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Windows Mixed Reality motion controllers track well but are a little flimsy

Full Review | Windows Mixed Reality Motion Controllers
Although there is a lot of growth potential for the headsets that support Microsoft’s burgeoning Mixed Reality platform, one important piece of that puzzle involves the motion controllers. Following our own hands-on time with the system, YouTuber and Hololens software developer Sean Ong has given us a look at what Microsoft’s Windows Mixed Reality motion controllers are like in action.

If the Oculus Rift and HTC Vive have taught us anything about playing around in alternative realities, it’s that having some form of hand-based interaction with the world is a must for immersive VR. That’s something that Microsoft and its fellow developers will need to nail down if they want the new Windows Mixed Reality to take off in a similar manner to its VR counterparts.

Early impressions of the Microsoft motion controllers appear to be favorable. Ong praised the easy set-up, and their accuracy and interactive capabilities within mixed reality settings, especially when using two controllers at once. Dual controller actions allow for familiar gesture commands such as resizing and rotation of virtual objects.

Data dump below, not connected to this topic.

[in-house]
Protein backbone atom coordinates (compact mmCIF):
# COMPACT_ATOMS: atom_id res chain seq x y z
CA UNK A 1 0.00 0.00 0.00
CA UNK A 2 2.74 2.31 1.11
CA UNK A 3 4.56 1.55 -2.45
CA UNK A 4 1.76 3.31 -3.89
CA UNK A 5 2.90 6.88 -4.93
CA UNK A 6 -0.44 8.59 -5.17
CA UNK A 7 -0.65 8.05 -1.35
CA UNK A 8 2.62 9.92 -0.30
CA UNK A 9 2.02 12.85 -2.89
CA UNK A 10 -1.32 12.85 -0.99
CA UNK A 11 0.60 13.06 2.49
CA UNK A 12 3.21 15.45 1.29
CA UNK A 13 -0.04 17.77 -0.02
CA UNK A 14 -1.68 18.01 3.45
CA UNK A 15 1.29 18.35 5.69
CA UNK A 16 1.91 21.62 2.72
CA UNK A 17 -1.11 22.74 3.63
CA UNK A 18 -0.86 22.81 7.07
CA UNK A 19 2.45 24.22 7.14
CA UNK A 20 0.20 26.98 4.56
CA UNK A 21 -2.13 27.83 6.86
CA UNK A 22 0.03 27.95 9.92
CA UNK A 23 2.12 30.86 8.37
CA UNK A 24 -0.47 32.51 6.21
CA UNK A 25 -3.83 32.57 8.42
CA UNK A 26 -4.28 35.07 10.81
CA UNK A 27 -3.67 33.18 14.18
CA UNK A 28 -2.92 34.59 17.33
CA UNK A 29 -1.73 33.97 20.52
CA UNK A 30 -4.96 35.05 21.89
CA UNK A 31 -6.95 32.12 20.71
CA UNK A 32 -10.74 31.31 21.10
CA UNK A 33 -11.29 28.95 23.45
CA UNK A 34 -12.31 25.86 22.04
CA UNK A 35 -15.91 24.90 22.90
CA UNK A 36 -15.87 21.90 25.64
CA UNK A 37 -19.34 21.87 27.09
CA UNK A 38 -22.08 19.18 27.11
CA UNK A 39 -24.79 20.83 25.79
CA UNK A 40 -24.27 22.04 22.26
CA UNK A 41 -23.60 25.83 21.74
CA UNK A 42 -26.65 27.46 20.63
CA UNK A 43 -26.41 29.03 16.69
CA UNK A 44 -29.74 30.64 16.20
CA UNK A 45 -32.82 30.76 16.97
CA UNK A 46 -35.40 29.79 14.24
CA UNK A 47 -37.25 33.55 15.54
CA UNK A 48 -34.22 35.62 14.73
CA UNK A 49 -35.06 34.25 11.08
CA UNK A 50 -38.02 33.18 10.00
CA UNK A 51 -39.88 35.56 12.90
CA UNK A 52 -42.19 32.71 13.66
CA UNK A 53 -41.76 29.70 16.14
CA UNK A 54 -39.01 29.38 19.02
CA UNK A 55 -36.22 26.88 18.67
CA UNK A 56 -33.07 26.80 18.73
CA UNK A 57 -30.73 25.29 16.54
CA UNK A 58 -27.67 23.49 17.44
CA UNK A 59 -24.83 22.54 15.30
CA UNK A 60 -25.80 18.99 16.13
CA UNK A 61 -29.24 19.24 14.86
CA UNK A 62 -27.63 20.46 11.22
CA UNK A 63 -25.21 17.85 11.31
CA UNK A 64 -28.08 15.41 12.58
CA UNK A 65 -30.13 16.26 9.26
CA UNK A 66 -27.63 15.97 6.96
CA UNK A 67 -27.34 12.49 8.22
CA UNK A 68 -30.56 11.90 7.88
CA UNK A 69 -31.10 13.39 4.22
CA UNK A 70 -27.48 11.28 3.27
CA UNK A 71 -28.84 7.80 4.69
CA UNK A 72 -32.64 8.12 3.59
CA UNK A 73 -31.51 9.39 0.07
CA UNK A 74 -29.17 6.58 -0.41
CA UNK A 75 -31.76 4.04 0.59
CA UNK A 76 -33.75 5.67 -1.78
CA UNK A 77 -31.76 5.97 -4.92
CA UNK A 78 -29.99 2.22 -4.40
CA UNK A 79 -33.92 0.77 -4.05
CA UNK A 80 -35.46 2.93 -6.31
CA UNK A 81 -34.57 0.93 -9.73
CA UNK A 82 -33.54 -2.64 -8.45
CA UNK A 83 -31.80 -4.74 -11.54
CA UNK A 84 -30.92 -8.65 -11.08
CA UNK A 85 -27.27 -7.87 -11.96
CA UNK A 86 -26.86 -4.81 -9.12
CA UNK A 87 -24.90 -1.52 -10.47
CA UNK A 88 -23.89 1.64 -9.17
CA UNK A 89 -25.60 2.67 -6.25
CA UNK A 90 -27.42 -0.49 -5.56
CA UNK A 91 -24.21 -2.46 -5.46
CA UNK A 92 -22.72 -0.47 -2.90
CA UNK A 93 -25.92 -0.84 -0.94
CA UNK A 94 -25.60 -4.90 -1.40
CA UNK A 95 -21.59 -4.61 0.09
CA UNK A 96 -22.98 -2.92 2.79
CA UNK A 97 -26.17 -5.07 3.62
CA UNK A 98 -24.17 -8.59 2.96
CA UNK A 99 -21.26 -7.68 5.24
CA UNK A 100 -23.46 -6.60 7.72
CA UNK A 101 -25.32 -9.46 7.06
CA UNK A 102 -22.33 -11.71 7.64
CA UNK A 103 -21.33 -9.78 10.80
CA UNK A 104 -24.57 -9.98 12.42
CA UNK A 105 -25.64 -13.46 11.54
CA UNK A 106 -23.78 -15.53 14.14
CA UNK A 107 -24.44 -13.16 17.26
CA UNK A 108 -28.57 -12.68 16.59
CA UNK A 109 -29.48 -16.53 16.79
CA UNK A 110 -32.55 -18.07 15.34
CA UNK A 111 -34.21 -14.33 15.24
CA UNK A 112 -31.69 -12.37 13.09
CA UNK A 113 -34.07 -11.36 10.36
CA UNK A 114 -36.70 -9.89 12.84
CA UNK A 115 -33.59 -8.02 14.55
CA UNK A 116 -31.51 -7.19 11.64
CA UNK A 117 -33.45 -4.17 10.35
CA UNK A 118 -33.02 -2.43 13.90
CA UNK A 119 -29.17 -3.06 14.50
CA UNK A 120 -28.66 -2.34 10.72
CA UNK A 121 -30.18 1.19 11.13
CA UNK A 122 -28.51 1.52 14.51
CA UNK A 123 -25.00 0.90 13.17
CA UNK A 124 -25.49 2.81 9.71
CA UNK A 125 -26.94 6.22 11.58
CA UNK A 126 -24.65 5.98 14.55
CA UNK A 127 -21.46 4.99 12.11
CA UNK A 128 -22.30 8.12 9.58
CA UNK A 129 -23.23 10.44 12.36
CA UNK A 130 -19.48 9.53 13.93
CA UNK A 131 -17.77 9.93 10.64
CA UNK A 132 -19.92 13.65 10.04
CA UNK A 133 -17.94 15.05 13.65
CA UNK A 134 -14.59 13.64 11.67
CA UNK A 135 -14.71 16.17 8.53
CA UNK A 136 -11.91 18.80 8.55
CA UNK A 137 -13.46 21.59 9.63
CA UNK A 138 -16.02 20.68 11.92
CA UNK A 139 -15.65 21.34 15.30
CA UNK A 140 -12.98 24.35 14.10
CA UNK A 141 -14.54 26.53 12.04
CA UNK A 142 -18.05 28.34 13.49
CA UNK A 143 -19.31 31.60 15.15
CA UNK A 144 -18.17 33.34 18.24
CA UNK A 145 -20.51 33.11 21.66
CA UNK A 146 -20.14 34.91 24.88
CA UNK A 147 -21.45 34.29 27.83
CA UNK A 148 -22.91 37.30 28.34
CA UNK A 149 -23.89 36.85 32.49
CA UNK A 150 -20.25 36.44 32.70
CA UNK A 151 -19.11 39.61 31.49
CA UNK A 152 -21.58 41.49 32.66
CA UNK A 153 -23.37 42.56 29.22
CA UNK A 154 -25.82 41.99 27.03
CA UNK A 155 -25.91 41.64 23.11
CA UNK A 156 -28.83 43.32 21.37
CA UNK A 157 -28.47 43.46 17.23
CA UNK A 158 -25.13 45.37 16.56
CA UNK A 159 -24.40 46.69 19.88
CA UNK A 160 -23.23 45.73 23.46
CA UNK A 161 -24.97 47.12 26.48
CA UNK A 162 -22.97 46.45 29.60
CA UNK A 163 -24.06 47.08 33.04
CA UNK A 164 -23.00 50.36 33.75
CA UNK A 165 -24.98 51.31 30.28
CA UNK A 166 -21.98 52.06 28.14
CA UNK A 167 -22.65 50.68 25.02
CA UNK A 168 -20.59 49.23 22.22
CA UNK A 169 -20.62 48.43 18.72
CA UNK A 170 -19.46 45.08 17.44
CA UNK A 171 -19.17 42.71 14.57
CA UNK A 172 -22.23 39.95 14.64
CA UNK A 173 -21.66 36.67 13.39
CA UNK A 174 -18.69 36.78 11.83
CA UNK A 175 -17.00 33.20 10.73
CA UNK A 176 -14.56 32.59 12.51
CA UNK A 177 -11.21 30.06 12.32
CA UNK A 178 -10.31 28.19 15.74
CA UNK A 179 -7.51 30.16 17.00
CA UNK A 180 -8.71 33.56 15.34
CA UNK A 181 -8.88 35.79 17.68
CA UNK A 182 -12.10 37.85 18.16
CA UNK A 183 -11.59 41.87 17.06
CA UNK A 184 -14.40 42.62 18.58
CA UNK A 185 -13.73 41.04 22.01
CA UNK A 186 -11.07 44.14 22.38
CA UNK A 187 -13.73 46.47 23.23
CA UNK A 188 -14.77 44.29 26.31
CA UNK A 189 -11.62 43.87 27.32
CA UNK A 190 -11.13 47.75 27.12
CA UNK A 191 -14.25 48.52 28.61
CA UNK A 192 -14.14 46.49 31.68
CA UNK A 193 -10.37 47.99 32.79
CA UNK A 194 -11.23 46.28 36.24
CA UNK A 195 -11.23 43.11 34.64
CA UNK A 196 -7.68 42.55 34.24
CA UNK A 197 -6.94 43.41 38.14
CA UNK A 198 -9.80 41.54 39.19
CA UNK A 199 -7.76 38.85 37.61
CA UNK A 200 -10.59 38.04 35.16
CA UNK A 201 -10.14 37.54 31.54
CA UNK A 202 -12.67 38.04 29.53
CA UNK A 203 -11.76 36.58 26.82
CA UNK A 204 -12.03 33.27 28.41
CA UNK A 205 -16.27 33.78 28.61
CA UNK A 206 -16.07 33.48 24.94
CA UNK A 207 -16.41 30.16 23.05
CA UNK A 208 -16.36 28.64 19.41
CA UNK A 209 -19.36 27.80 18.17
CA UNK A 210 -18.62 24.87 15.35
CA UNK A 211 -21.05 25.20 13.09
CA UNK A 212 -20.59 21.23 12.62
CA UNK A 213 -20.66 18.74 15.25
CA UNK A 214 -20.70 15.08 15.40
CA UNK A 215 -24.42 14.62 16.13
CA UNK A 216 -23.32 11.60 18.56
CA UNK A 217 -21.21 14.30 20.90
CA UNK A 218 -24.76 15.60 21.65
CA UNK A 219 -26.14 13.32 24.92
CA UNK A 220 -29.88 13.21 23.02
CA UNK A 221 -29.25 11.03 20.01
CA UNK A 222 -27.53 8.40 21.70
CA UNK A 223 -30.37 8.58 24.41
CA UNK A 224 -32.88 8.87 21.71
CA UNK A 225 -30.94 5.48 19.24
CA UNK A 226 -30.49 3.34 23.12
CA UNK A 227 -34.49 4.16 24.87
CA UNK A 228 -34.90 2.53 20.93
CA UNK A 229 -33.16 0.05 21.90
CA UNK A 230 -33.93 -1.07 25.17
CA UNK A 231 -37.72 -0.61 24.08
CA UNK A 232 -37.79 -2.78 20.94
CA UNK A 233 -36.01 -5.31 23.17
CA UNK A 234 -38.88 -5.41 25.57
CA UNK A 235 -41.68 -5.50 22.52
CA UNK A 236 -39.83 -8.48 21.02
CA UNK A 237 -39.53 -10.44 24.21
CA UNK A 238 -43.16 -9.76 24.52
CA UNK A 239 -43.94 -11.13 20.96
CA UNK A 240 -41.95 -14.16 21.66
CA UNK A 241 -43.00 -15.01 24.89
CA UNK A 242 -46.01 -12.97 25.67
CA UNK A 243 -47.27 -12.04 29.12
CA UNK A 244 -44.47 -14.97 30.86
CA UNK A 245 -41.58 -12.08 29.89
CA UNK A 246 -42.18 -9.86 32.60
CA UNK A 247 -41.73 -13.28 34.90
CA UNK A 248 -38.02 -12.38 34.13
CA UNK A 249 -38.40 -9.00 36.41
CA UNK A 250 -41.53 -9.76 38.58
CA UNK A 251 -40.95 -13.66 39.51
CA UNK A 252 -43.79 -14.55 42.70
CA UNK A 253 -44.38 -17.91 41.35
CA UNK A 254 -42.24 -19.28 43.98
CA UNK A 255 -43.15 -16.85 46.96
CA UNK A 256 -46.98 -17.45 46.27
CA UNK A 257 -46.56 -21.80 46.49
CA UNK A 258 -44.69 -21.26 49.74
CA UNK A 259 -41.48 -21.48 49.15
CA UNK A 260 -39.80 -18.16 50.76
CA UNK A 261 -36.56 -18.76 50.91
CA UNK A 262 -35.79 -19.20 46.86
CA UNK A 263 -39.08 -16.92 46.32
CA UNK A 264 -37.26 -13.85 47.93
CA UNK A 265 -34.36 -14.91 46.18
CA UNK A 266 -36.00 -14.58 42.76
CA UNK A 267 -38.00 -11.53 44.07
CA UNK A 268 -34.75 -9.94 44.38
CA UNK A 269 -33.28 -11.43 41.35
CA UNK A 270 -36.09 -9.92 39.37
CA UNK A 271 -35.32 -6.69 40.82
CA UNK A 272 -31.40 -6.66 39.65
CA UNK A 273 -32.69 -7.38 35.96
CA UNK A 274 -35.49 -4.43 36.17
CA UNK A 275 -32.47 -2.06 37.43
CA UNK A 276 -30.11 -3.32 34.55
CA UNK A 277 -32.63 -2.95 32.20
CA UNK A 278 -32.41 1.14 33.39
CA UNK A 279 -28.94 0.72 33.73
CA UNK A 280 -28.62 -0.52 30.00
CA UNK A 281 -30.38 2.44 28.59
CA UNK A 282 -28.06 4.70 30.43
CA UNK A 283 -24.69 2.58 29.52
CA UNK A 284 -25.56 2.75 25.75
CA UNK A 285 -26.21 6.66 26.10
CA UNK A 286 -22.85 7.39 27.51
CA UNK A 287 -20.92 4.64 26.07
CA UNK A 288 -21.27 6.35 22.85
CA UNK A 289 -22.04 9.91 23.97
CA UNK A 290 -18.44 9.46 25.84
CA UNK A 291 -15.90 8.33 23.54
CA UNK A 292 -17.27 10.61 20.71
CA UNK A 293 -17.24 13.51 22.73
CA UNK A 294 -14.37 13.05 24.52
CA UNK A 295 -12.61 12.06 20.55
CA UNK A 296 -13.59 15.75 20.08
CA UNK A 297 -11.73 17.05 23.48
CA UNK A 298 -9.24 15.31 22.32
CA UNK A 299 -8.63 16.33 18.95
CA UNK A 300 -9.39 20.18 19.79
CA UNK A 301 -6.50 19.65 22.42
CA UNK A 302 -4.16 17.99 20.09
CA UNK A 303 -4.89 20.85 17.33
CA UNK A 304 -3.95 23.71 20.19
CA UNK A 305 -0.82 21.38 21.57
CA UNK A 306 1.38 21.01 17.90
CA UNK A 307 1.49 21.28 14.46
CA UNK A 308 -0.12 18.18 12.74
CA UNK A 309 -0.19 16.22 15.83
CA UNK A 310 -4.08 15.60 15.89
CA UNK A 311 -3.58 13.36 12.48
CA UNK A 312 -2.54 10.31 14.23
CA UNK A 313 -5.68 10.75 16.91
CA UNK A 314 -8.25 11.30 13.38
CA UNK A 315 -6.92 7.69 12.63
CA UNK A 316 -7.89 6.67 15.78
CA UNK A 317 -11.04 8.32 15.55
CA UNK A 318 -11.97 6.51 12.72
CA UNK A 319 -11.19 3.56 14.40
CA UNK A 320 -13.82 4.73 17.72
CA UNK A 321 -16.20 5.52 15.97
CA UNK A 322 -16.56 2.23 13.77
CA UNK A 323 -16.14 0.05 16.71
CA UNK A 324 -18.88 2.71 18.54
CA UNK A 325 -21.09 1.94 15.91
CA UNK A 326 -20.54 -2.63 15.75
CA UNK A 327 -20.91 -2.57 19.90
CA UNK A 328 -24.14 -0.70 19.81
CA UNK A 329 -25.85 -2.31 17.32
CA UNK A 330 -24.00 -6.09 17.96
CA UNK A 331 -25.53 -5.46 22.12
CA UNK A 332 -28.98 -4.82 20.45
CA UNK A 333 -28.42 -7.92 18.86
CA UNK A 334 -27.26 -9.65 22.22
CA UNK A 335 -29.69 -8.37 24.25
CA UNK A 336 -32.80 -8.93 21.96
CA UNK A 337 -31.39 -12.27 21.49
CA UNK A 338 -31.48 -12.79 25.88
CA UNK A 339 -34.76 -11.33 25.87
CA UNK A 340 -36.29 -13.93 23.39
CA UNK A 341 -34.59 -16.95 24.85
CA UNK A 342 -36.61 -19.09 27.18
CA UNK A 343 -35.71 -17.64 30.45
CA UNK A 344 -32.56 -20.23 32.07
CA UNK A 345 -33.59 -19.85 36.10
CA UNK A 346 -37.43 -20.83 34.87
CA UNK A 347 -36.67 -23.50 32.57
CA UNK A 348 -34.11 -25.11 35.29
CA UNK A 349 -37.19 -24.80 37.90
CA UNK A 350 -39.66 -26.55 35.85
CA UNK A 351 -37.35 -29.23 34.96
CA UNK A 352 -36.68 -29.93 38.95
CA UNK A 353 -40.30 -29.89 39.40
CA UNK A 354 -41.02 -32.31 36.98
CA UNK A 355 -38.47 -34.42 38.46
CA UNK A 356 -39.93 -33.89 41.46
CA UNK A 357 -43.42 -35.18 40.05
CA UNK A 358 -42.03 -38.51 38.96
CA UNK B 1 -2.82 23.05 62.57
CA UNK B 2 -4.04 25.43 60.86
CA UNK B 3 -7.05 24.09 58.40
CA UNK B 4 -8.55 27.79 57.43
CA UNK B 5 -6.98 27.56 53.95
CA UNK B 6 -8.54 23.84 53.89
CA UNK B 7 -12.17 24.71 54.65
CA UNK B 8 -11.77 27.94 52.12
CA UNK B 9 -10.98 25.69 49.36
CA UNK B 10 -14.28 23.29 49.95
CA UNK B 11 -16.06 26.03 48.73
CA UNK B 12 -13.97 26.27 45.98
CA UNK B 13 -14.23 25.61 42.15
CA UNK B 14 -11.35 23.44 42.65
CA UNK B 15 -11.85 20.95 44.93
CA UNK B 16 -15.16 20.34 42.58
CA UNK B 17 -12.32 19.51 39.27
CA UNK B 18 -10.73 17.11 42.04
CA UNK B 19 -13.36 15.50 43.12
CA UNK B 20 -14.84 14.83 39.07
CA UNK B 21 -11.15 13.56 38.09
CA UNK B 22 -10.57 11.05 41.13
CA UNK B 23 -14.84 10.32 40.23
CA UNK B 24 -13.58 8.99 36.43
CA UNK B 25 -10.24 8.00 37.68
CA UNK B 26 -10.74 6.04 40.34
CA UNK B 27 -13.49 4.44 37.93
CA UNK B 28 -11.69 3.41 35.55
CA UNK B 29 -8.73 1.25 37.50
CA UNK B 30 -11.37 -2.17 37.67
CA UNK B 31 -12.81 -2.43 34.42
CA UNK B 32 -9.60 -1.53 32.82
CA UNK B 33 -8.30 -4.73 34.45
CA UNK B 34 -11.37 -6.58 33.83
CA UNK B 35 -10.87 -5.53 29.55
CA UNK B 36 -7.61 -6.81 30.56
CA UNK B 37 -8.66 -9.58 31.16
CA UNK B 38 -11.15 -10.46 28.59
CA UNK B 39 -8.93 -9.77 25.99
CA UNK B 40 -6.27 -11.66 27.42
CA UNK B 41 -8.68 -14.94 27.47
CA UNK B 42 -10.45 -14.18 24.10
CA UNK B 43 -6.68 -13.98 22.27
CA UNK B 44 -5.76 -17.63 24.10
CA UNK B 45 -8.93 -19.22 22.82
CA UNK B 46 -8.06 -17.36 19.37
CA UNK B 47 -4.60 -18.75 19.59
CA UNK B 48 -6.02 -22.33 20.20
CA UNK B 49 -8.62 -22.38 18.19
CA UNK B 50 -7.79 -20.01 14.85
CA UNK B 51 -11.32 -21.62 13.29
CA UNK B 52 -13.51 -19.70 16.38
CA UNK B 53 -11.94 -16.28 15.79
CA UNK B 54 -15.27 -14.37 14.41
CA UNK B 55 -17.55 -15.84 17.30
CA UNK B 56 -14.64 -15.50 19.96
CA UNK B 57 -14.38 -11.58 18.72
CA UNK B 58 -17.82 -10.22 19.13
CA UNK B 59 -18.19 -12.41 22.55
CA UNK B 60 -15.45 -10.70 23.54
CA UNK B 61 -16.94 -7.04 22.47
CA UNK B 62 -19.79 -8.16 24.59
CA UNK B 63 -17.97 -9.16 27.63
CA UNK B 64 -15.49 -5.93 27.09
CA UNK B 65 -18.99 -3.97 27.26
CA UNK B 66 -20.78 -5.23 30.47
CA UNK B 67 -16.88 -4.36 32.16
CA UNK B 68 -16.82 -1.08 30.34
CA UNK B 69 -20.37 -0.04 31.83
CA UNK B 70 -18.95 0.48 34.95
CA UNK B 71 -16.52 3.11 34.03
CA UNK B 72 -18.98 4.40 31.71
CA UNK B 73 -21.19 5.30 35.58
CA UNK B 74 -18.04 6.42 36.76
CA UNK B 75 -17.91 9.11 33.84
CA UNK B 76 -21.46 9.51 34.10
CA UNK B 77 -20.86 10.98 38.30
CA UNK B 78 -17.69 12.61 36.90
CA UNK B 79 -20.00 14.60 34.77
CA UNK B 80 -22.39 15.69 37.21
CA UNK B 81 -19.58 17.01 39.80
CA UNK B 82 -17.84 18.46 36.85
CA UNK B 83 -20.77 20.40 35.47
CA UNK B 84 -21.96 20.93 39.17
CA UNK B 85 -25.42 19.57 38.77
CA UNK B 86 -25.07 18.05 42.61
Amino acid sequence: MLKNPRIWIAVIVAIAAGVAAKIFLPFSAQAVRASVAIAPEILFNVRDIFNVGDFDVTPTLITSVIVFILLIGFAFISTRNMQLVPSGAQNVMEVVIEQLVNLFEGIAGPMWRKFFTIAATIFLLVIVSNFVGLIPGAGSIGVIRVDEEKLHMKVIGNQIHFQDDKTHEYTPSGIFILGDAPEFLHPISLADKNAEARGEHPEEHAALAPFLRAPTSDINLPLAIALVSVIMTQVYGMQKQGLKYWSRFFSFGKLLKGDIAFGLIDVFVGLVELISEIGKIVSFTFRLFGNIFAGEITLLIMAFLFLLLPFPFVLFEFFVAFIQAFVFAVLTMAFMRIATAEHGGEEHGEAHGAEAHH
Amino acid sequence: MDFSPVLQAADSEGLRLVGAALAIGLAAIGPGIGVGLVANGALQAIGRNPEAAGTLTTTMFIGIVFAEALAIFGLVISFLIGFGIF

One downside to the use of on-headset cameras for tracking though is that the controllers must be in front of the user in order to be visible and usable in the virtual world. Rotational tracking is still possible because that’s handled by sensors within the controller itself, but positional tracking is lost once you put the controller behind you or hide the LEDs from the headset’s cameras.

That sort of issue isn’t as much of a problem for systems like the Oculus Rift or HTC Vive, as their exterior trackers have a much greater field of view.

Also, build quality is a little lacking, with Ong suggesting that the controllers are flexible at points and lack a “premium feel.” That suggests that you’ll want to be careful with them, especially when near objects or at the edge of your mixed reality play space.

Button placement is described as solid, but not as intuitively ergonomic as something like a console gamepad. While Ong does say that he got used to the layout eventually, he says it’s something that could still use some work. It’s possible though, that the purpose of these early controllers is to figure out what developers and gamers want and need. There are a large number of buttons on them, making it possible for a wide variety of interactions.

We’re told that all of Microsoft’s mixed reality partners will support these controllers with their headsets, though it seems likely we’ll see iterations of this design in the future.

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